Consumer-driven logistics 4 of 6: driving forces and challenges

Part 4 of 6
Consumers, especially in more mature e-commerce markets, are making ever-clearer demands that they themselves should be able to have influence over how their orders are delivered. Satisfying consumers’ wishes is becoming a business-critical issue for e-tailers. “Customer obsession” is an expression you often hear today, and the winners will be those companies that best meet the consumers’ demands.

communicate with your customerOne of the most critical challenges today lies in the fact that the consumer has power throughout the purchasing sequence right up until delivery, but the power often ends there. Many sellers have not given the consumer the opportunity to control the delivery. When consumers do get the option of influencing delivery by selecting a delivery method and choosing where, when and how delivery will take place – and perhaps can adjust delivery even after check-out – then the logistics are working and can contribute to an even stronger relationship between the buyer and seller.

We have put together six recommendations that can help form the view of how consumer-driven logistics should be developed in order to strengthen the consumer’s buying experience. The fourth follows below.

Recommendation 4 – be flexible and communicate with the customer

The supplier should ensure that the end-customer is given enough information to understand what is needed to receive the delivery. Based on the choice that the customer made, it must, for example, be clear whether the customer needs to be at home a particular time, or if identification is needed to receive the delivery.

Consumers are less and less prepared to simply adapt to the carrier. They want their specific needs to be met and they want to be in full control, in the event that the delivery has to be changed. This makes it vital that the retailer, together with the carrier, can offer a selection of delivery options and clear, reliable communication.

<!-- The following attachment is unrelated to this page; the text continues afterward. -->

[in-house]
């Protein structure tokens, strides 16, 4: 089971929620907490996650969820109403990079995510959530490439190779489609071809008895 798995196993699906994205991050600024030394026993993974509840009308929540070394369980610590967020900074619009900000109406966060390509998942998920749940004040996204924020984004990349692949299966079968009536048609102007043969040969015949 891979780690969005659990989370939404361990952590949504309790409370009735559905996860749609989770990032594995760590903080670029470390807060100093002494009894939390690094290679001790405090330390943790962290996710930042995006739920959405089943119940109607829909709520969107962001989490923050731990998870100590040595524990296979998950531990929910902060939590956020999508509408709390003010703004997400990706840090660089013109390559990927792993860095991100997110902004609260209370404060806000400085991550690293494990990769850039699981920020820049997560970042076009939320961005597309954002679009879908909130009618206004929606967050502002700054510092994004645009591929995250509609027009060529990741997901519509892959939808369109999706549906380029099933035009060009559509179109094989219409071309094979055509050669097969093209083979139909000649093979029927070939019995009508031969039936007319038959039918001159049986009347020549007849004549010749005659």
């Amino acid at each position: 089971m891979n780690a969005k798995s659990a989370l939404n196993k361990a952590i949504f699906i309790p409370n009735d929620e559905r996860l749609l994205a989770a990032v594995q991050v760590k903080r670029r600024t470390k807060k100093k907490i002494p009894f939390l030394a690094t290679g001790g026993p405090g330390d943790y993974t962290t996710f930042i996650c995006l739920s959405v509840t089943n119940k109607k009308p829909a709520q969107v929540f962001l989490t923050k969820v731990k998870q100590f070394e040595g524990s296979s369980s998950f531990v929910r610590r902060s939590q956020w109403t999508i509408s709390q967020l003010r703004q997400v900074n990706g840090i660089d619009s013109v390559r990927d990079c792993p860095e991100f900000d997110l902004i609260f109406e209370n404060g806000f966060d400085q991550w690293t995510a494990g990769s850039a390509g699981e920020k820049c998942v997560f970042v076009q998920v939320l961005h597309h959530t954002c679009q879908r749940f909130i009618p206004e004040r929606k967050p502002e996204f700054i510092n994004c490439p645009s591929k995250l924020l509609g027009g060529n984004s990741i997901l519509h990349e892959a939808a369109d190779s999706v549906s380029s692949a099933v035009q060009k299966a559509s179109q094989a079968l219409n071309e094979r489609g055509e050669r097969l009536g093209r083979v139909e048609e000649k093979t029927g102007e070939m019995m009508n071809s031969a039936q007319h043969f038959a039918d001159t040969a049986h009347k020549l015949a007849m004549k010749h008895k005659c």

Once a delivery is on the way, many consumers also want to be able to track where the product is. Nowadays, this is part of the shopping experience. There is much to be gained by discovering the customer’s delivery preferences as early as possible in the relationship between the consumer and the retailer. How does he or she want to be contacted and notified – by e-mail, text message or in the mailbox? Make it as simple as possible for the consumer to choose an option here.

Olof Källgren, Market Information Manager, Direct Link

This is the fourth recommendation, out of six, that can help form the view of how consumer-driven logistics should be developed in order to strengthen the consumer’s buying experience. Part 1 was about clear and simple delivery options , part 2 recommended offering a choice of delivery options, and part 3 advocated giving customers a choice of delivery points.

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